$TSX Toronto Stock Exchange 3

I wrote about the $TSX in September as it broke the 40 week FLD. The TSX started its correction lower last fall before US markets, this on the back of a very weak energy sector. Despite oil’s recent bounce (/CL made a 45 week low late Jan.), the weakness in energy shares is likely to continue this year until the bottoming process is completed. The interesting thing is that concerns for Canadian energy debt/financing has pulled down the Canadian banks and we now see weakness developing there as well. The crash in oil last year could have a pervasive effect on the $TSX for much of 2015. Time will tell.

I’ve come to the conclusion that trying to analyze cycles in US markets or US stocks at the present time is not working very well. It is actually much easier to see the cycles working in assets outside of the US priced in US dollars. The first look is the ishares global ETF for Canada (EWC). I’ve taken a recent step and changed the nominal defaut cycles for Sentient and used a 13 month and 39 month cycle for the Hurst nominal 18 month and 4.5 year. William Randall’s bandpass filter work clearly shows these cycles are running shorter than Hurst’s original nominal model for stocks. I have also looked at a longer term price analysis and have found cycles to average more or less the same, perhaps 14 months and 42 months periods for these cycles. Sentient seems to have a much easier time identifying these cycles, particularly when working non-US assets for the moment. So in the case of EWC, price broke below the 4.5 and 9 year Hurst cycle FLDs and is trying to bottom. Follow through here would imply a continued rally in the USD and a weak $TSX.

Priced in $USD

EWC ishares Toronto Stock Exchange ($USD)

I would add that this phasing contradicts the phasing I had last Sept. The $TSX is likely heading into the next 40 week low soon and the first of off the 18 month low last October.

The next chart is XEG, the ishares $TSX Capped Energy Fund. The carnage has been terrific and there is real concern for some of the highly leveraged oil plays. If oil fails to head higher soon, say above $55, a retest is in the cards and it will have an impact elsewhere. Notice the bearish M-shaped price chart and lower high made last year. A full retest of the 2009 low looks likely sometime in the 2015. The break of the 4.5 year FLD targets 10.XX.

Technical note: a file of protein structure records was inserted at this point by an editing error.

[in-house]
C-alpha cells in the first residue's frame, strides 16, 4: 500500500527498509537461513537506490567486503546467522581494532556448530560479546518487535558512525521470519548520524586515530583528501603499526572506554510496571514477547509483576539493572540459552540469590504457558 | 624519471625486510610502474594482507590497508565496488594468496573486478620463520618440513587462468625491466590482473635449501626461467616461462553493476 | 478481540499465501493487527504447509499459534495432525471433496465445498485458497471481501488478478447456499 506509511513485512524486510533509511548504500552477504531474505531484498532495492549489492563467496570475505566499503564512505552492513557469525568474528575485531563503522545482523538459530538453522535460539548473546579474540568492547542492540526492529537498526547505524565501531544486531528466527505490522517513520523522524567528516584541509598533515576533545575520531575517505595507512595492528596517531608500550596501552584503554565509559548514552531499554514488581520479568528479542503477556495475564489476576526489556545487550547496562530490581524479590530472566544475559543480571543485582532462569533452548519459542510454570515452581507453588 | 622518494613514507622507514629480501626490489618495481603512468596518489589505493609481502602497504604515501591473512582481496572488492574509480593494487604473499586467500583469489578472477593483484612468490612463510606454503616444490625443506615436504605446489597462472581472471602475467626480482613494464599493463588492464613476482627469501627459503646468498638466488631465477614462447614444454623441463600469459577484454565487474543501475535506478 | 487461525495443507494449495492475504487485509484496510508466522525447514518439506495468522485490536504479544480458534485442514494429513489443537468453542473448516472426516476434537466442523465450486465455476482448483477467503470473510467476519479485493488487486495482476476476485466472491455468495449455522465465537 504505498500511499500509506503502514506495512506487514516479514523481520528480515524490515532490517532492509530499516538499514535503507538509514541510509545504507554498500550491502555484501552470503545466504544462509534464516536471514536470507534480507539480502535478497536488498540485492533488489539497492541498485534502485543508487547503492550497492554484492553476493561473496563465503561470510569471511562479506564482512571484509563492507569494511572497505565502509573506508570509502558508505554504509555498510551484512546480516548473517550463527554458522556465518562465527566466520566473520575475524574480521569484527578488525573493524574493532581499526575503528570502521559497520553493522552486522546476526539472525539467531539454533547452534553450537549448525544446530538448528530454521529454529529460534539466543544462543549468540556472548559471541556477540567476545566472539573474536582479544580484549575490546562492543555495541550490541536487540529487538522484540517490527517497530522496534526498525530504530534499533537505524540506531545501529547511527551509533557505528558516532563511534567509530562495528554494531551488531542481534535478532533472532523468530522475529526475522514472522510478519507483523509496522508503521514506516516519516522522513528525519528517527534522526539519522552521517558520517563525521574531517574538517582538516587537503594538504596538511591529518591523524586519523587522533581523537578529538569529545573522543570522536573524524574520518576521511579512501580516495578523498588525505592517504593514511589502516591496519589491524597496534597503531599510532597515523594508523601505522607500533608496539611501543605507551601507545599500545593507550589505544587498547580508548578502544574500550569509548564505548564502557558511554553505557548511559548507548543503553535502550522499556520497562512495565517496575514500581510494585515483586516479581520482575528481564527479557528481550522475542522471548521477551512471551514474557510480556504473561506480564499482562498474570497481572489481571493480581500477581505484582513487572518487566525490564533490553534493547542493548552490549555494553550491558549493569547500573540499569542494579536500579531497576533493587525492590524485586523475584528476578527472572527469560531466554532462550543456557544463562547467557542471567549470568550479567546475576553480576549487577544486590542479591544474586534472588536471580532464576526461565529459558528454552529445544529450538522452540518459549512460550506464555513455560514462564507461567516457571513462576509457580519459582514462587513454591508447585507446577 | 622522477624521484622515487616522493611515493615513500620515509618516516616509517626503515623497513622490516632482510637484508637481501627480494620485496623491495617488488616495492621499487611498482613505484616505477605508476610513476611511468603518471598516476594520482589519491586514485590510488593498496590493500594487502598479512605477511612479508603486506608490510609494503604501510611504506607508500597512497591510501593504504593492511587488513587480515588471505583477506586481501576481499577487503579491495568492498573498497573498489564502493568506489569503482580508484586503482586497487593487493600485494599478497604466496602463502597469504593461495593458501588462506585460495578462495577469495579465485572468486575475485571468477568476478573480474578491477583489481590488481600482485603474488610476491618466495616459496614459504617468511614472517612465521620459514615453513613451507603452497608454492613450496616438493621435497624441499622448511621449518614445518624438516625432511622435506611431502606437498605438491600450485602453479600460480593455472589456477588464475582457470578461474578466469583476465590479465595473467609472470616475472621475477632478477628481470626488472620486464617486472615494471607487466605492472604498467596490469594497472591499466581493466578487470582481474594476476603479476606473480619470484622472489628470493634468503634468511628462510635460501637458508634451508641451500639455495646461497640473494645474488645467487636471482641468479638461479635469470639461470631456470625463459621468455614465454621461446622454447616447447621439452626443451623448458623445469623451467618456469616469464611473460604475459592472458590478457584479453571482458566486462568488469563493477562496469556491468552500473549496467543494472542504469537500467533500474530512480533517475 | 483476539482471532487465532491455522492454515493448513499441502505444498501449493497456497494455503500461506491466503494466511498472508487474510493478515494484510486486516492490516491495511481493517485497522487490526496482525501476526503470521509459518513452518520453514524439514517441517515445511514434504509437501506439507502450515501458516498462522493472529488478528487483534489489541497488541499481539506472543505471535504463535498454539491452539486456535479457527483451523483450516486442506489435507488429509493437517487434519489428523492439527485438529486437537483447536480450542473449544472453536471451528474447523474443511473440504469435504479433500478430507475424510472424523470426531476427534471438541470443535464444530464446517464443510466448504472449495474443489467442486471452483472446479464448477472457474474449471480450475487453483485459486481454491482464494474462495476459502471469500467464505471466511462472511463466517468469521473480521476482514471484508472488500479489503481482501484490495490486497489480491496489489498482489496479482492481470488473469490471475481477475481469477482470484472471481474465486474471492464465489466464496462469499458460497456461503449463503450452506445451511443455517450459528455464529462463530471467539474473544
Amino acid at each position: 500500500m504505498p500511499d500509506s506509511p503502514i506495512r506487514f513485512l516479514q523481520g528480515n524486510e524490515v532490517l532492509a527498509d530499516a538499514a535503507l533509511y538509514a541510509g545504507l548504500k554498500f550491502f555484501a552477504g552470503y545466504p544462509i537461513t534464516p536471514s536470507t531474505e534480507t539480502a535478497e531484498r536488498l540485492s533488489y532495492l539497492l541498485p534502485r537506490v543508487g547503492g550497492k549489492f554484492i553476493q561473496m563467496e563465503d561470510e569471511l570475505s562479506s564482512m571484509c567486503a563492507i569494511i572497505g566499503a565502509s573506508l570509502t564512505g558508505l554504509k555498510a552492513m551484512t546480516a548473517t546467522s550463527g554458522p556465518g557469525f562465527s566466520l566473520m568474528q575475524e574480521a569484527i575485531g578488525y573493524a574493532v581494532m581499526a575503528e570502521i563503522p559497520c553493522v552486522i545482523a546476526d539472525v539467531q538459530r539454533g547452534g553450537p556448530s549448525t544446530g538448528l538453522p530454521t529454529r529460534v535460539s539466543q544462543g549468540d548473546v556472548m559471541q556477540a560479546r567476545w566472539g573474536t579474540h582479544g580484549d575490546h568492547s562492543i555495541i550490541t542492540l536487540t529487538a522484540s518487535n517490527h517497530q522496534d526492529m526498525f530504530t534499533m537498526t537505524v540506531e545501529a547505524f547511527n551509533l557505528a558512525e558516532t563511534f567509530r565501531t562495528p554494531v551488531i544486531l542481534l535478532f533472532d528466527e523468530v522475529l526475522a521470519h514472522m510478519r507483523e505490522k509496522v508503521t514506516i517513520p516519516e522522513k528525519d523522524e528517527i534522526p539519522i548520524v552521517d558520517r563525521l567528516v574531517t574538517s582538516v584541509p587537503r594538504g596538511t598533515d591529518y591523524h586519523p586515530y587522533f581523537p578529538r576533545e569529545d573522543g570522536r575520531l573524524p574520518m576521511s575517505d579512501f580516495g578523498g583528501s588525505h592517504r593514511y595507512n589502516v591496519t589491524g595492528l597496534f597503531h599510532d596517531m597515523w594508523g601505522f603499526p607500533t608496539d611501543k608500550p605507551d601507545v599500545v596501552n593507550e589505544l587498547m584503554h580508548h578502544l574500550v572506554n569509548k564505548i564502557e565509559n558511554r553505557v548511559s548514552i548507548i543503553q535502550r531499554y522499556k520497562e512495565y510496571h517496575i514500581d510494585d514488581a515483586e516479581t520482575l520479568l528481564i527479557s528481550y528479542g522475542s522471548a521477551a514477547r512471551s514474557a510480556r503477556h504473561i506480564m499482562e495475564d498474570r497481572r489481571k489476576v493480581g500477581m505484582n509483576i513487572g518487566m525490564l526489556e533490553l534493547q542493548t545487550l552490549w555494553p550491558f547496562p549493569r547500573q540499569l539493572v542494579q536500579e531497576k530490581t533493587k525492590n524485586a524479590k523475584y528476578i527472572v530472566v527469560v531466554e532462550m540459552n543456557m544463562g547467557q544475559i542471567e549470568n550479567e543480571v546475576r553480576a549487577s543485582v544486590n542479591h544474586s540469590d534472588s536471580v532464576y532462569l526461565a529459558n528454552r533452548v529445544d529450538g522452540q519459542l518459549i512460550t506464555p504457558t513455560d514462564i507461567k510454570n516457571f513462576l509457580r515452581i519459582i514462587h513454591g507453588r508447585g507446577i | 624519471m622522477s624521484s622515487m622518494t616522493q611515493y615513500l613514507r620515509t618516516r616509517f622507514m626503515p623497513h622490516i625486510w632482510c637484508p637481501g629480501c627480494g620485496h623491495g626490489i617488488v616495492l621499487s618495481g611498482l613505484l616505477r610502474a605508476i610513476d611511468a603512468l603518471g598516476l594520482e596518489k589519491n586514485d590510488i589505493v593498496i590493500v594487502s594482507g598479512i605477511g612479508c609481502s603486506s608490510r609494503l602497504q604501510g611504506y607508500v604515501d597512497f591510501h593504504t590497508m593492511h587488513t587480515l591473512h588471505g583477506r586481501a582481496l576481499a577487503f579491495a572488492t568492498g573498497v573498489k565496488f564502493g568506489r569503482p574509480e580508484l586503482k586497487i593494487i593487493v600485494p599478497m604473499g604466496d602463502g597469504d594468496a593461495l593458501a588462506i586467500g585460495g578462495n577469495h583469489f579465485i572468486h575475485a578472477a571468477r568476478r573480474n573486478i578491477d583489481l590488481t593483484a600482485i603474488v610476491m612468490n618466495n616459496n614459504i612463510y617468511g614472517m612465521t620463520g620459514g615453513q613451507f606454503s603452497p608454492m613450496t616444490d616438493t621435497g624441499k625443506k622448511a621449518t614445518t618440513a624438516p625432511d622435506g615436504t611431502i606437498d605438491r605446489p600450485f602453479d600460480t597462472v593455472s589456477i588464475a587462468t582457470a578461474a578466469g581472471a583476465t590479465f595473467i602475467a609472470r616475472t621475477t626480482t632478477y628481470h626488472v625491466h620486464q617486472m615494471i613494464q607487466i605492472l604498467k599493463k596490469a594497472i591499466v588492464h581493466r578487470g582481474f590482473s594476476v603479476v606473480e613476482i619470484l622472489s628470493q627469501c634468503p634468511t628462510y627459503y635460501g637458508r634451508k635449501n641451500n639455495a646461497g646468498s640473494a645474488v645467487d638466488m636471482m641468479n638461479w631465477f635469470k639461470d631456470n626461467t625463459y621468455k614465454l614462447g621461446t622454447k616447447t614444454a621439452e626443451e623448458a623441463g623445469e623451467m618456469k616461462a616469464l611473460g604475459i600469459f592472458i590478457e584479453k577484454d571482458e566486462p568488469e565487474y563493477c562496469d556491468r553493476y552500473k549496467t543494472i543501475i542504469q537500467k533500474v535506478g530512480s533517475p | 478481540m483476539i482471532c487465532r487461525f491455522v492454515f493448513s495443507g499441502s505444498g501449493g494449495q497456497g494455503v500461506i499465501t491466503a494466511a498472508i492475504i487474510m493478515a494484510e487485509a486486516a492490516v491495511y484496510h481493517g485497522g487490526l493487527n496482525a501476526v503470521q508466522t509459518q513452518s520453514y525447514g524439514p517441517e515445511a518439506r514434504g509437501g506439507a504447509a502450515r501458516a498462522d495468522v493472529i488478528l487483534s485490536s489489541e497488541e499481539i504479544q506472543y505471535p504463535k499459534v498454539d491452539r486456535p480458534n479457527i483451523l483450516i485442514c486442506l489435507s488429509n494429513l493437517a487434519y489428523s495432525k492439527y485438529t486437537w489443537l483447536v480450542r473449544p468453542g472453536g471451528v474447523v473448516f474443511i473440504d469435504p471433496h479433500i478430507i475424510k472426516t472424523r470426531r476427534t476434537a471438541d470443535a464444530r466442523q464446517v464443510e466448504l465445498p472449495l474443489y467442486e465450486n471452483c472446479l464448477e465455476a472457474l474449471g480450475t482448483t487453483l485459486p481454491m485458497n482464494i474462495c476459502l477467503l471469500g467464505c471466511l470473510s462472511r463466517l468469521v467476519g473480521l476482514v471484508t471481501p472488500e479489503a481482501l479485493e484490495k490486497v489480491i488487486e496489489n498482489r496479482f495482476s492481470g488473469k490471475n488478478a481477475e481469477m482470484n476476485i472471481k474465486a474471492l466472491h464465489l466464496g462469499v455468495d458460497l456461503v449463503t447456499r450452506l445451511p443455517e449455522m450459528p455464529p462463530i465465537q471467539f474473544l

Priced in $Cdn

XEG ishares TSX Capped Energy Fund ($Cdn)

Weakness has spread to the financial sector where the Canadian Banks have corrected significantly for the first time since 2011/2012. When viewed in USD as traded on US markets, the correction looks more advanced than in $CDN charts. Nevertheless, Royal Bank for example has broken both its 4.5 and 9 year VTLs and is trading below its 40 week and 18 month FLDs, a trademark sign of a bear market. The Canadian Banks continued their declines to new lows despite the bounce in the $TSX. Weakness in Canadian Financials could continue until energy shares make a clear bottom.

RY Royal Bank ($USD)

RY Royal Bank of Canada ($USD)

What is unclear now is how much of an impact low oil prices will have on the overall Canadian economy and various TSX sectors. Non-bank financials such as insurance companies have not corrected very much. I would expect that over the course of 2015, we’ll see a negative sentiment that spreads to other sectors.

One market to watch though is the $DAX, and in particular the ishares ETF EWG. The German index is often looked to as a lead market to the $TSX. With a breakout to new highs in the $DAX thanks to ECB QE to infinity, does this suggest the $TSX will follow? Again I would defer to the USD priced EWG instrument for a signal. From a cycles point of view, EWG started its correction last year long before other assets and now the question is whether this is just a bounce to an important secondary peak, or a leading indicator for continued breakouts in other markets in general.

EWG ishares German DAX ($USD)

EWG ishares German DAX ($USD)

The interesting thing is that Sentient has marked the October low for EWG as a 9 year low (a very short 6 years at best in actual time). And again this is based on a revised nominal model as mentioned above. However this could have important consequences for markets if this phasing holds to be true. Unfortunately we won’t know for several weeks. As always, the markets are poised here to make an important move one way or another. And I learned my lesson last year and will not try to predict the outcome. But I will maintain that 2015 will prove to be volatile.

About SilentOne

I am a retired Chemical Engineer. I became a house dad back in 2000 and then devoted all my free time to the markets. After years of technical analysis study I decided upon Hurst cycles, which has been my primary method since 2007.

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3 thoughts on “$TSX Toronto Stock Exchange

  • Stuart Mendel